Bowel Programs: How To Perform Different Techniques

3.31.2018
Curated by
Whitney Bailey
Content via Shepherd Center
Source: 
Shepherd Center
Curated by
Whitney Bailey

Bowel care is an extremely important aspect of living a healthy lifestyle after sustaining a spinal cord injury. The Shepherd Center provides information on how to perform different bowel evacuation techniques for those who are newly injured.

Digital Stimulation

Digital Stimulation involves inserting a finger or “dil stick” inside the rectum and moving it in a circular motion. This circular motion stimulates the bowel reflex and the rectal muscles open allowing the stool to leave the body. While a person may feel pressure with this technique, no pain should be felt. Therefore, this technique should not be done on those who feel pain sensation in their rectal area. Digital Stimulation should be done at the same time every day or every other day (depending on the individual) to stay on a schedule and avoid accidents.

How To Perform Digital Stimulation

A diagram of how to complete digital stimulation

The first step to this technique is to gather all of the supplies. Supplies include: gloves, "dil stick" (optional) lubricant, soap and water with washcloth, toilet paper and underpads (if done in bed), plastic bag to throw away waste, and/or raised toilet seat, shower or commode chair (if done in the bathroom.) Next, make sure to wash your hands. Place all of your supplies on a towel with easy access.

Move your body in the correct position. The Shepherd Center advises if you are performing digital stimulation in bed to lie on your left side with your knees flexed (right leg over left leg) and place a disposable pad under the buttocks. Transfer to the appropriate bowel equipment, if performing digital stimulation in the bathroom.

Once in the correct position, put gloves on both hands or place "dil stick" in hand. Make sure to lubricate your finger or "dil stick" that will be entering the rectum, and insert it into the rectum past the rectum. Gently move your finger or dil stick in a circular motion. Remove or move your finger or "dil stick" to one side when the stool begins to empty.

Perform digital stimulation for at least twenty minutes if no stool is produced. If stool does start to empty, perform digital stimulation for as long as stool is coming out and for five additional minutes after stool stops coming out. Wipe buttocks and rectal area with toilet paper when digital stimulation is complete. Wash the area with soap and water and dry with a towel.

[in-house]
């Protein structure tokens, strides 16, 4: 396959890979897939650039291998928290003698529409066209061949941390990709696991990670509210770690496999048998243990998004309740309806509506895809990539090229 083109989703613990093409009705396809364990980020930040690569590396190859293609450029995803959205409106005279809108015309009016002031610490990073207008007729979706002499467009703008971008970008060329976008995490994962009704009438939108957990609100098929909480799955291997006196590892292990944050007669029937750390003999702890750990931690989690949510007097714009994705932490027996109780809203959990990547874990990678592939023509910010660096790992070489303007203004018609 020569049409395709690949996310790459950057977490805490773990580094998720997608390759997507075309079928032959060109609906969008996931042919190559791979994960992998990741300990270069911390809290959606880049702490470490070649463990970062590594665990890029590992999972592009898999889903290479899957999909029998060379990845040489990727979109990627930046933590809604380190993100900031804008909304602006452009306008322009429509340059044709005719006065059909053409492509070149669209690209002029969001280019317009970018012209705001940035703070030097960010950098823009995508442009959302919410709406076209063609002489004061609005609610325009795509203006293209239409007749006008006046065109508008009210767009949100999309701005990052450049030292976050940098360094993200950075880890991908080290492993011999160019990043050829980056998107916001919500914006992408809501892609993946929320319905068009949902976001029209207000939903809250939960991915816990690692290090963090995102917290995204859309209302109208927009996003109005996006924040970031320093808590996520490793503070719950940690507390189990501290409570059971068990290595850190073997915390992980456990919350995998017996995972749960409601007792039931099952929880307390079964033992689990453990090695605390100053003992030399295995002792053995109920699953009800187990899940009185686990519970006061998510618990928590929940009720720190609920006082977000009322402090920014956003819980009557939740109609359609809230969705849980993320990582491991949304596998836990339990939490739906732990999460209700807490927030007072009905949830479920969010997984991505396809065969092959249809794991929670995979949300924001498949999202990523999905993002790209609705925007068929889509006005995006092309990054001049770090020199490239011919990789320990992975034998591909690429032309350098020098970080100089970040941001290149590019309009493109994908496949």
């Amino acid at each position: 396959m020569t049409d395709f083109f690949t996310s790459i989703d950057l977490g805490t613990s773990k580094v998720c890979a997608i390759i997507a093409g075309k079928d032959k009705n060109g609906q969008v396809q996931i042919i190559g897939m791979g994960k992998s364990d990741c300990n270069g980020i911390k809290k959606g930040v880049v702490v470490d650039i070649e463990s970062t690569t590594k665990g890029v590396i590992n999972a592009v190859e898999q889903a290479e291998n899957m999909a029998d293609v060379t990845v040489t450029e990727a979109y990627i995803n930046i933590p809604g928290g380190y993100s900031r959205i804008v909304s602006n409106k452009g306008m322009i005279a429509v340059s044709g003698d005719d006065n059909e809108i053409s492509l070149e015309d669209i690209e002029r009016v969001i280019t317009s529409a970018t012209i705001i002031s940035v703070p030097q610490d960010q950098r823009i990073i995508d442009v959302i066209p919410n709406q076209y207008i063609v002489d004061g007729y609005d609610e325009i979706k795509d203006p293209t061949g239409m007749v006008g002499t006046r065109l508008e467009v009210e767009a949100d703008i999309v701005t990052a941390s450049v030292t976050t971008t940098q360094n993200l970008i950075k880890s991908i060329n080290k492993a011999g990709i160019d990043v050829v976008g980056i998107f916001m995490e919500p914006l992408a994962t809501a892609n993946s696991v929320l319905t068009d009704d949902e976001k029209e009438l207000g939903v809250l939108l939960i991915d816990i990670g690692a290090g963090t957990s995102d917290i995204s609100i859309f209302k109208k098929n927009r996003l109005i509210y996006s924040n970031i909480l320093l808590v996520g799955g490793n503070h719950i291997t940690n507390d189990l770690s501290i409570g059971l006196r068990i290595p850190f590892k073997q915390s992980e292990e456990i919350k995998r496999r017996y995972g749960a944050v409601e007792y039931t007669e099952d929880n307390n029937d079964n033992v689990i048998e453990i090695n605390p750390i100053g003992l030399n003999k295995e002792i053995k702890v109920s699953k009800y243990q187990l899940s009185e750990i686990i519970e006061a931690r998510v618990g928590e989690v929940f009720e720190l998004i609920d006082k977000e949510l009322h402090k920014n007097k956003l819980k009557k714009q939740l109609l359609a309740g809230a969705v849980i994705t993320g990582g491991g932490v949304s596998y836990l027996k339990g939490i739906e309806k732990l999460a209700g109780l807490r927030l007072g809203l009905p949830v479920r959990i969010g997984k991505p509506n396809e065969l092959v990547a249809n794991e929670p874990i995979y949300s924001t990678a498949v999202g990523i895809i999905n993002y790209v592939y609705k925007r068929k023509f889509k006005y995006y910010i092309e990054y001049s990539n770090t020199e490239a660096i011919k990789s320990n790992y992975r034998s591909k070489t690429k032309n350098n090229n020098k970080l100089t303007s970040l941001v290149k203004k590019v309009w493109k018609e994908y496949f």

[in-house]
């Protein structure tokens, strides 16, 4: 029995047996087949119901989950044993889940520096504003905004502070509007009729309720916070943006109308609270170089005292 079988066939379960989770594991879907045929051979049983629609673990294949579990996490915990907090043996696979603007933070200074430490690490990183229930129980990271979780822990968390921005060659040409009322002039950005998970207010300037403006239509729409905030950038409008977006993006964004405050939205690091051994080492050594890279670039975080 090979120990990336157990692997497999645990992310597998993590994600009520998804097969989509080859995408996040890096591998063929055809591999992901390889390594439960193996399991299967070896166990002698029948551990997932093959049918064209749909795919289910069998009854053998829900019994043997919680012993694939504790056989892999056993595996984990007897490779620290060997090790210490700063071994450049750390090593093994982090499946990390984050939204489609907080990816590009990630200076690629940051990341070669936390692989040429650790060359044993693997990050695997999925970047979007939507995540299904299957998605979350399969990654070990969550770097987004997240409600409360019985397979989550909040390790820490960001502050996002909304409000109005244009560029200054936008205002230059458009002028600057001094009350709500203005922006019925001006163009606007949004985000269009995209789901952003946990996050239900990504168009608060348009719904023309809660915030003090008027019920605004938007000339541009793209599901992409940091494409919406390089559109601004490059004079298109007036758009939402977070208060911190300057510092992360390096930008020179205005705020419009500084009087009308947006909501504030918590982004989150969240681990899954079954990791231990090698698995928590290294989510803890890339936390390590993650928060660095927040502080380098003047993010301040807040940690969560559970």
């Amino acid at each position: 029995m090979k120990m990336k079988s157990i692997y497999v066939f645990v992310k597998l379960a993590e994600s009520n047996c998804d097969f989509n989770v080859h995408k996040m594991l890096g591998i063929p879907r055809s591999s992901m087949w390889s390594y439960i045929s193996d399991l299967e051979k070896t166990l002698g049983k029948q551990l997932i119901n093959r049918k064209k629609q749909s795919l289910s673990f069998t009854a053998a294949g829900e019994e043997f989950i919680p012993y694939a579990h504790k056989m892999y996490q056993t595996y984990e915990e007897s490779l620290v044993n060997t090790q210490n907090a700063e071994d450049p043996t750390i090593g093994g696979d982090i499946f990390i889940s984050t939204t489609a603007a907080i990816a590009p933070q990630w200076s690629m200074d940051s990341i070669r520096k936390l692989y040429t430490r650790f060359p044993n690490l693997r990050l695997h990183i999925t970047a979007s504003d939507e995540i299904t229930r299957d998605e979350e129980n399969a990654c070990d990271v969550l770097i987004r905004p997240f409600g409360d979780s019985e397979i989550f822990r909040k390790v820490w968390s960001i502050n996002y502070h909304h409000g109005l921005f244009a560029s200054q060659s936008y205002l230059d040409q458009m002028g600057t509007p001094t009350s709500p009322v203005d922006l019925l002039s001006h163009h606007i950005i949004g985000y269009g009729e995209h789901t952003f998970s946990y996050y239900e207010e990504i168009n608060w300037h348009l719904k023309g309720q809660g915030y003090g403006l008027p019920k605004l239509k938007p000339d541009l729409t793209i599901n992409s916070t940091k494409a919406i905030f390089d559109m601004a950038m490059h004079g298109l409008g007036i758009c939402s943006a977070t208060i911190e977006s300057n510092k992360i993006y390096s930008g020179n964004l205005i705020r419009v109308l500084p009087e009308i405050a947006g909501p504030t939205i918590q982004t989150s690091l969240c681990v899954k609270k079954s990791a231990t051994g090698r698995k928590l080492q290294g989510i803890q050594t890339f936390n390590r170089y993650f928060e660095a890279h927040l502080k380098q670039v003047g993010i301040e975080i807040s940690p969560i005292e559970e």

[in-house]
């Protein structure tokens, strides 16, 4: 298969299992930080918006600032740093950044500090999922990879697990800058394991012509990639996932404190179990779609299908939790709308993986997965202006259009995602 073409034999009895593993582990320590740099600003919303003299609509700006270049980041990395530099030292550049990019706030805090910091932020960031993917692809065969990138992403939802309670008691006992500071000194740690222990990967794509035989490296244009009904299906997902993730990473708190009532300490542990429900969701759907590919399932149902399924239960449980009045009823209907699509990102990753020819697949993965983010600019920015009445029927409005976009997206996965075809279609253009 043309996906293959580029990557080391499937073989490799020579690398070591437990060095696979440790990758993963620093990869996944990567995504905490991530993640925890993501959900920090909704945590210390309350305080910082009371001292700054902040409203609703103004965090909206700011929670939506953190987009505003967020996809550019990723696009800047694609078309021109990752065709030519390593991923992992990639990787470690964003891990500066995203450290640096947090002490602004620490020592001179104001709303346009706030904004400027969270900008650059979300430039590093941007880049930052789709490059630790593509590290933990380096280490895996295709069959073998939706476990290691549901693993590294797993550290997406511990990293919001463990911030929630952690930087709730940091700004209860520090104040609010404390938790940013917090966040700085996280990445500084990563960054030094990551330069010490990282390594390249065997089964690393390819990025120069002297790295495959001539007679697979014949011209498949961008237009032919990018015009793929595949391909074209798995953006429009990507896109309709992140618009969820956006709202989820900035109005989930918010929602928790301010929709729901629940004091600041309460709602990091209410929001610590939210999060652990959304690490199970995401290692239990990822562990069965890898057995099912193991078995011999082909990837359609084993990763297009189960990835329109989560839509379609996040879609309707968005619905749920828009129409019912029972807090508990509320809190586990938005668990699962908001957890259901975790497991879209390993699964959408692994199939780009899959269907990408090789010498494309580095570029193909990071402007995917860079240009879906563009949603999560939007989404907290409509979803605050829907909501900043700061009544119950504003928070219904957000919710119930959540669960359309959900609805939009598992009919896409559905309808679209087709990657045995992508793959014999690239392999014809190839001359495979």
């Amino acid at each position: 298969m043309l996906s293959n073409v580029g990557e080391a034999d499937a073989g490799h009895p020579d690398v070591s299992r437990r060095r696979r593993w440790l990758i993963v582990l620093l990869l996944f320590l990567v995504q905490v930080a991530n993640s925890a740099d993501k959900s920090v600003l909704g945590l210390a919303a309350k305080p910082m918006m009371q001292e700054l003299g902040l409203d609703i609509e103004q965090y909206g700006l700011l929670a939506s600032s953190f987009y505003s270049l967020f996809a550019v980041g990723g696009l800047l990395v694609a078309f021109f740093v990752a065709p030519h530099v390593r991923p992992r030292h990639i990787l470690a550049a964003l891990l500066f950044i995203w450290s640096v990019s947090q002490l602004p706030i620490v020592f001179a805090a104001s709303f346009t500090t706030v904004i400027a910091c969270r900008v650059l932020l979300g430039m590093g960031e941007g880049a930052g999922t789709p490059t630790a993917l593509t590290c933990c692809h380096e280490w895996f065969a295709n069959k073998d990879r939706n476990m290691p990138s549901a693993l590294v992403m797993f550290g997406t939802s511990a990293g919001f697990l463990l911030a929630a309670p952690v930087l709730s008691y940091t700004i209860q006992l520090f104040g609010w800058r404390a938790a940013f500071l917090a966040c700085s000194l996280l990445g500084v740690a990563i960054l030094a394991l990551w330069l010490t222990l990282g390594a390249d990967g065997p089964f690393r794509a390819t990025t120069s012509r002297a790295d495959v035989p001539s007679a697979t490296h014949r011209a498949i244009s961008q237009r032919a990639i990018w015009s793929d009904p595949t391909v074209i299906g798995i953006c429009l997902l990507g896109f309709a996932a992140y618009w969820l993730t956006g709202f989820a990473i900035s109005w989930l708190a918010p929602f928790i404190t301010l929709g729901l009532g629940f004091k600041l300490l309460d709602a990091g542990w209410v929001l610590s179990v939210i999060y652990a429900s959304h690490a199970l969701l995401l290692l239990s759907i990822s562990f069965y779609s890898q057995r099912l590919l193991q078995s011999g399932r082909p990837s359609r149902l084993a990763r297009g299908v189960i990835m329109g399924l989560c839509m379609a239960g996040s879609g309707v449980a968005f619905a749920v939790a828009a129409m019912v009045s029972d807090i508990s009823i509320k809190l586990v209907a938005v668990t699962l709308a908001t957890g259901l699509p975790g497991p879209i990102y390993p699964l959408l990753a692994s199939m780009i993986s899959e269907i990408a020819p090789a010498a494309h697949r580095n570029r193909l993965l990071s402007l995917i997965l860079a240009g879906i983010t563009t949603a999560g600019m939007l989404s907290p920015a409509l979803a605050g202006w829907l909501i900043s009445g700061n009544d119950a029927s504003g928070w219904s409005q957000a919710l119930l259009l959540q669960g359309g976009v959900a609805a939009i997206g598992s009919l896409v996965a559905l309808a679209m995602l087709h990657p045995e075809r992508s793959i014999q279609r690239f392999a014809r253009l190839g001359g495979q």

The Shepherd Center warns that digital stimulation can cause autonomic dysreflexia for persons with spinal cord injuries at level T6 and above. Symptoms include increased blood pressure, headache, blotchy skin, sweating, and stuffy nose. If you experience any of these symptoms during digital stimulation stop immediately, sit up, and insert a local numbing agent.

Check out the Shepherd’s Center original post for digital stimulation by clicking here.

Manual Evacuation And Rectal Suppositories

Manual Evacuation is done for people who have a non-reflex bowel. For manual evacuation, stool is emptied by inserting a finger into the rectum and removing it. Rectal suppositories are used in manual evacuation and for people who cannot tolerate digital stimulation. However, they are sometimes used in digital stimulation as well. Suppositories should be given at the same time every day or every other day depending on the person. Most people take them at night because it can take eight to fifteen hours for the suppository to work.

How To Perform Manual Evacuation And Rectal Suppositories

The first step in this technique is to gather your supplies including gloves, lubricant, soap and water, washcloth and towel, toilet paper, underpads (if done in bed), plastic bag to throw away waste, and/or raised toilet seat, shower or commode chair. Be sure to wash your hands. The next step is to prepare all supplies and place towel. Position yourself on the shower or commode chair. If you prefer to be in bed, lie on your left side with an underpad underneath your buttocks. It may be helpful to prop yourself up with an elbow or padding.

Put gloves on both hands, and place lubricant on your finger. Do a rectal clearing before putting in the suppository. Place a small amount of lubricant on the suppository, and place it into the rectum, but do not push it into the stool. The suppository should stay in place for at least thirty minutes.

If you are not able to transfer to a commode chair, stay on left side and do a rectal clearing onto the underpad. Clean buttocks and rectal area with toilet paper when stool stops coming out. Wash area with soap and water using a washcloth and dry with a towel. Throw away all waste, and remember to wash hands.

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